If you want a more sociable night of dining, The Gardener's Cottage is a perfect opportunity.
Communal dining tables and a cosy historic building provide a friendly atmosphere and a chance to get to know your neighbours.
Designed by William Playfair as a gardener's home, the B-listed cottage sits at the foot of Carlton Hill.
The restaurant's chefs put an emphasis on building relationships within the local community and finding seasonal Scottish produce for their constantly updated menu.
Dinner costs £50 per person.
(Princes Street, EH1 2AB, 0131 222 8975)
Edinburgh's Waldorf Astoria is home to this beautiful rococo dream of a restaurant.
Established in the 1920s, this ornate dining room was converted into its current incarnation in 2012 by the Galvin brothers.
Jeff and Chris Galvin have already bagged the Urban Restaurant of the Year Award, and continue to dazzle with their expert grasp of French cuisine.
Views of Edinburgh Castle only make the experience of dining here even more charming, and the dishes completely conform to the Galvin brothers' ethos: “quality and luxury in simplicity”.
French techniques and Scottish produce are combined to create such wonders as their roast fillet of Peterhead stone bass, or their tender Perthshire pheasant.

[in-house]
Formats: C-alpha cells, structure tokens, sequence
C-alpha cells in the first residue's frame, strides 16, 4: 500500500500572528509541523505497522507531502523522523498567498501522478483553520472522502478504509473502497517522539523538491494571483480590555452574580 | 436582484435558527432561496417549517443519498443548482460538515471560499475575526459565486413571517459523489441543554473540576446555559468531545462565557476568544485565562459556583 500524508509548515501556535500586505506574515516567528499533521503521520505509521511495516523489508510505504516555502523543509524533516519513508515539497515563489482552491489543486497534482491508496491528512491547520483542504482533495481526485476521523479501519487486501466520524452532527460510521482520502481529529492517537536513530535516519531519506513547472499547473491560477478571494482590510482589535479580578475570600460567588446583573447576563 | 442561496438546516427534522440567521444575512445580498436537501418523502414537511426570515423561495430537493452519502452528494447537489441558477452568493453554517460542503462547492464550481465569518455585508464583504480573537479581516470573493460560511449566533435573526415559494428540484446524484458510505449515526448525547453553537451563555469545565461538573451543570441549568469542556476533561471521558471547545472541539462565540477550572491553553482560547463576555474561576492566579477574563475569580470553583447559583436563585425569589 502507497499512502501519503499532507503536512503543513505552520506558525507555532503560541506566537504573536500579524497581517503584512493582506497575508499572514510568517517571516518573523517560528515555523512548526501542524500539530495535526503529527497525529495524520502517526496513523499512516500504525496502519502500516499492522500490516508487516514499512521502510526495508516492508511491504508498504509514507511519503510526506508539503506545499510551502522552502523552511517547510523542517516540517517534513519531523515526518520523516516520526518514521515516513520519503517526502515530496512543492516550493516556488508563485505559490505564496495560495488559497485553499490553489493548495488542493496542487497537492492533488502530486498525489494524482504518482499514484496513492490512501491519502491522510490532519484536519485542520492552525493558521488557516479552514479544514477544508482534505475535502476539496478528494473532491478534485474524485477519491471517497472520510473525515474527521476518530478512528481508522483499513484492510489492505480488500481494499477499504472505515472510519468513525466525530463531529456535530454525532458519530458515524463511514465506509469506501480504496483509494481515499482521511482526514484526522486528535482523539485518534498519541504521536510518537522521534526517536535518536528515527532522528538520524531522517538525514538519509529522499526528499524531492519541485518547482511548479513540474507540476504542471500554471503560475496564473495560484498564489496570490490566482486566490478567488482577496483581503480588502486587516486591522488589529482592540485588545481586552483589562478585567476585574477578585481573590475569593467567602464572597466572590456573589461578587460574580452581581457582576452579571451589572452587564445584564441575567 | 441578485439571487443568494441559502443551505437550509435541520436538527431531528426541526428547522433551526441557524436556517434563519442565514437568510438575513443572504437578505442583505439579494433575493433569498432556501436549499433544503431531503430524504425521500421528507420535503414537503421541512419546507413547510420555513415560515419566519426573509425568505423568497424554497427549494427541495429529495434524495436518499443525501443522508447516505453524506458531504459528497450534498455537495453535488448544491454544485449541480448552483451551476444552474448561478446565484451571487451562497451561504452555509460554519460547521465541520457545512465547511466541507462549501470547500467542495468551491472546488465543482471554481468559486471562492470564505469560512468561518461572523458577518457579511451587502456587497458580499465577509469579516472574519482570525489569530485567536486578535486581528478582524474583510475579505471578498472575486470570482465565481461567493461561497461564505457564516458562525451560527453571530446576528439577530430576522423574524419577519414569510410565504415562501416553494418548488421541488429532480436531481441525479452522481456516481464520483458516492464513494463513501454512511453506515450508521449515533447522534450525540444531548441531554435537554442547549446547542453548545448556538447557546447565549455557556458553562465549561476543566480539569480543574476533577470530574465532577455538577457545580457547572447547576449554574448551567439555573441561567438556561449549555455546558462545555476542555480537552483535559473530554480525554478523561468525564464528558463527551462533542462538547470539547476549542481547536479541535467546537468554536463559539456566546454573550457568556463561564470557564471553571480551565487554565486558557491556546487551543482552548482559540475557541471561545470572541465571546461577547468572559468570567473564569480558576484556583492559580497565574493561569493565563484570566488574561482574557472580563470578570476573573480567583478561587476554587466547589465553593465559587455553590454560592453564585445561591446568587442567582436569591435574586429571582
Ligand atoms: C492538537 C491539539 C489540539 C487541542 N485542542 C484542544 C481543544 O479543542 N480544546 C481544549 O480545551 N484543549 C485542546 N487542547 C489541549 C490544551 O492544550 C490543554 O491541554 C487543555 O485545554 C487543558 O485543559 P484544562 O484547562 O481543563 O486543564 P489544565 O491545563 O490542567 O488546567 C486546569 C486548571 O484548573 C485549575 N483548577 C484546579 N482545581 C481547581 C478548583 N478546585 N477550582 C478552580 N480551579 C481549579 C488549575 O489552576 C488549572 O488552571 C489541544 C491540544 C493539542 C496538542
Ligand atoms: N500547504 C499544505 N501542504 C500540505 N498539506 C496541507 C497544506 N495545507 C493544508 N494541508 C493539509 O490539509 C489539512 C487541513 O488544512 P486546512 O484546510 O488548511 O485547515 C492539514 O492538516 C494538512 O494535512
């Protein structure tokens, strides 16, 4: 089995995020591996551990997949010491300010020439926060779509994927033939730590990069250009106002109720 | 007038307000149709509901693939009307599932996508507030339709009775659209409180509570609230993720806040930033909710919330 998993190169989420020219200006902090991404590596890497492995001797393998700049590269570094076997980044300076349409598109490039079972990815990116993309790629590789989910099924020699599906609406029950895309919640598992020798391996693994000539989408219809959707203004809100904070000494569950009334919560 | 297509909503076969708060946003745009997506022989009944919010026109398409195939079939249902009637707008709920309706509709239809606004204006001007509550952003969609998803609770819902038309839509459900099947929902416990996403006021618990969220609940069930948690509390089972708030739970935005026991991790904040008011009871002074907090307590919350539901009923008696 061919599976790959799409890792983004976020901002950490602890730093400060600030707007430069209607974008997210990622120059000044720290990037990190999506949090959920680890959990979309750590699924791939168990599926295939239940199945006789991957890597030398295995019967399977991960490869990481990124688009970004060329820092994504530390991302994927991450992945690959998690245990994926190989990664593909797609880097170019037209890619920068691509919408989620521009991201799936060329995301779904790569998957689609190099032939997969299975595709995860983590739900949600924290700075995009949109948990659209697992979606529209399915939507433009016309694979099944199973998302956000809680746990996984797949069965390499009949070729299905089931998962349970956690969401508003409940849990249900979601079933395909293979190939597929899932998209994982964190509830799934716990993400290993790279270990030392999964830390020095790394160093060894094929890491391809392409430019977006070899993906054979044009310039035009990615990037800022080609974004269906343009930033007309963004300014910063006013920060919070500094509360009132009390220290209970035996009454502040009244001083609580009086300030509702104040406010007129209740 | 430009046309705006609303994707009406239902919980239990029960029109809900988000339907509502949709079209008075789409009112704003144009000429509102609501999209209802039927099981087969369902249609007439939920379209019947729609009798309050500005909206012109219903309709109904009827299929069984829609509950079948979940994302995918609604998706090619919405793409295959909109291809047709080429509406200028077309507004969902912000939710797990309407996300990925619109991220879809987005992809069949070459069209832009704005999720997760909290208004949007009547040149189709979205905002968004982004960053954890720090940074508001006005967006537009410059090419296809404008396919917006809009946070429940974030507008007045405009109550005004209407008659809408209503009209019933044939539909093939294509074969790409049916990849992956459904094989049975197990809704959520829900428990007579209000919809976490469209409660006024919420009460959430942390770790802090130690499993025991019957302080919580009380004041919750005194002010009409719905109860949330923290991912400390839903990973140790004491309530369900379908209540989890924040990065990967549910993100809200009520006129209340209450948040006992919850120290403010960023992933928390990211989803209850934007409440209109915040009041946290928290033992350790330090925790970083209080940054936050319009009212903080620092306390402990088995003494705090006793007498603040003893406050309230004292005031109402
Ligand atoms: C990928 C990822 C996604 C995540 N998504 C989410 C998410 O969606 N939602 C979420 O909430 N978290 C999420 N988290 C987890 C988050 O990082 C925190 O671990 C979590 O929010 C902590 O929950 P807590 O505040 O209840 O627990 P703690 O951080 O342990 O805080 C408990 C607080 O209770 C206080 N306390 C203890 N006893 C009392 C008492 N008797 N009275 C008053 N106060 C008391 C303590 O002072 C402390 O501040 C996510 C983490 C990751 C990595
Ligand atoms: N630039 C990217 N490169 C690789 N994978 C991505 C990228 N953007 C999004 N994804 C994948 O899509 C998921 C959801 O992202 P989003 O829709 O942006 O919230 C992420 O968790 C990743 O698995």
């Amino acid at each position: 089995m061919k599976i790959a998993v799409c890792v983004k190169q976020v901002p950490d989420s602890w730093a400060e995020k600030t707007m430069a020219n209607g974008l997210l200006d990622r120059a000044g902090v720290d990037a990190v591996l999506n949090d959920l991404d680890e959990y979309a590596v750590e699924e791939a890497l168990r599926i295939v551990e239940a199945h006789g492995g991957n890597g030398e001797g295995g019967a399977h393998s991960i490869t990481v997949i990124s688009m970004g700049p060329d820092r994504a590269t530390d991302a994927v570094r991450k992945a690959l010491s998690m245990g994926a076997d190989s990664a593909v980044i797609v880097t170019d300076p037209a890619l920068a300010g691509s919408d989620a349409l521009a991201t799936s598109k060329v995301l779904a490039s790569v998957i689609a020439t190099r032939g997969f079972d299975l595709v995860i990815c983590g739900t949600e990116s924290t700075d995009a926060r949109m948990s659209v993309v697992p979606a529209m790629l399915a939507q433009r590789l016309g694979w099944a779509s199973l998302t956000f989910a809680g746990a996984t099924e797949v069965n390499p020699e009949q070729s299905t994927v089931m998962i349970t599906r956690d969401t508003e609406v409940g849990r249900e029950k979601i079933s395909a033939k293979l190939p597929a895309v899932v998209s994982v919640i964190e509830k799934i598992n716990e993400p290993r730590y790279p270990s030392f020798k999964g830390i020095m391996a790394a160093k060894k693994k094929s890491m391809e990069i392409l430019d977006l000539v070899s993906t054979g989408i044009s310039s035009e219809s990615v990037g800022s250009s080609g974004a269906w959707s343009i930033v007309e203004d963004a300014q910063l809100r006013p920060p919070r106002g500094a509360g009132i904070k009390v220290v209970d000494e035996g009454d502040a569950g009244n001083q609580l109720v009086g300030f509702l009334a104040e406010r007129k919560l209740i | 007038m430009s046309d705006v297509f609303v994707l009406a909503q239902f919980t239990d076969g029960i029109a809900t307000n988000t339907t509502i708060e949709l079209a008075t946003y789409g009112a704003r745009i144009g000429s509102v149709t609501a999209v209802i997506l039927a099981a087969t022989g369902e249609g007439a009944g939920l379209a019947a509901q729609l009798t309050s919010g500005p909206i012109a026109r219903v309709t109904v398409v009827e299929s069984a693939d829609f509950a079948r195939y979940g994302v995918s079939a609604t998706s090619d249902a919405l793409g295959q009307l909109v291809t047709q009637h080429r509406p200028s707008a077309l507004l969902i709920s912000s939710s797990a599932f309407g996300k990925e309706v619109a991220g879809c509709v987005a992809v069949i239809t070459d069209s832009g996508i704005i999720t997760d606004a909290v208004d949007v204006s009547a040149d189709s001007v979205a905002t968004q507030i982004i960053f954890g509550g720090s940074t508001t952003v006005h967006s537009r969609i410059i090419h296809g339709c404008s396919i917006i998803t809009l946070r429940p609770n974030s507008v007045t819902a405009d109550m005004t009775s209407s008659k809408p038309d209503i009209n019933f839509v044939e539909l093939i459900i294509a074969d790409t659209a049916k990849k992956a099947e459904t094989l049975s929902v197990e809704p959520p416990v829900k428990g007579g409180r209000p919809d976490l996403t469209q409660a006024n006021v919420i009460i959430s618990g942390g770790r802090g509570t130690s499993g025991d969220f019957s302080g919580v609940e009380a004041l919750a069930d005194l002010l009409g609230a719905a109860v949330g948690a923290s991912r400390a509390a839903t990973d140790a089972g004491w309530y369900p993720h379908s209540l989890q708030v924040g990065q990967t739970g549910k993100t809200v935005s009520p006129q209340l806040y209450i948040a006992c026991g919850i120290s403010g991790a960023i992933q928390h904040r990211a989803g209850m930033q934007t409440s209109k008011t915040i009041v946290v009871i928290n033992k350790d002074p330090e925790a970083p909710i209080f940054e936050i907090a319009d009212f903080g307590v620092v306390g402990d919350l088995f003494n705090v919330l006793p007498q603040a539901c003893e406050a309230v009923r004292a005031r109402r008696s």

Three courses cost £58.
(Balmoral Hotel, 1 Princes St, EH2 2EQ, 0131 557 6727)
This is the number one spot to sample modern Scottish cuisine at its finest.
The restaurant has been open since 1997, but was fully refurbished in 2015, making it even more stylish than before.
You can take a seat on one of the dove-grey wool banquettes, and enjoy the fabulous art on the walls, including a triptych of a Scottish oak tree by Adam Ellis.
However it is the food that is the main event. Dishes include such delights as Balmoral smoked salmon with quail's egg, and Inverurie hogget with mint yoghurt.
The executive chef at Number One is Jeff Bland, who has held a Michelin star for fourteen years.
The seven-course tasting menu costs £85.
(3 Royal Terrace, EH7 5AB, 0131 523 1030)
This restaurant has received a number of accolades over the years, including the “Best New Restaurant in the UK” award, a Michelin star, and four AA rosettes.
Paul Kitching, co-owner and head chef, has also won a Prince Philip medal for services to the catering industry and, when you taste
his food, you'll see why.
21212's menu is full of contemporary French dishes which are as beautiful to look at as they are delicious.
There is a new menu each week, to keep things fresh, but past dishes include “fish and chops”, and beef fillet “nut museli”.
The Georgian townhouse restaurant is light and airy, with period features and contemporary fittings - a perfect place to sample innovative dishes combining old and new techniques.
Three courses cost from £65.
(58A N Castle St, EH2 3LU, 0131 220 2513)
The Honours was opened in 2011, and its Glaswegian sister restaurant followed in 2014. The menu offers a blend of traditional and modern French cuisine, with inspirations taken from countries
across the world.
The name derives from the moment when Walter Scott rediscovered the Scottish Crown Jewels, known as the Honours of Scotland.
You can try out a fantastic poached fillet of halibut, with fennel, pepper and black olive, or you can sample a blanquette of veal with pilaf rice.
For dessert, why not order an apple tart tatin to share, which is served with cinnamon ice cream and caramel sauce?
Main courses cost between £21 and £24.
(Royal Terrace, EH7 5DX, 0131 558 1221)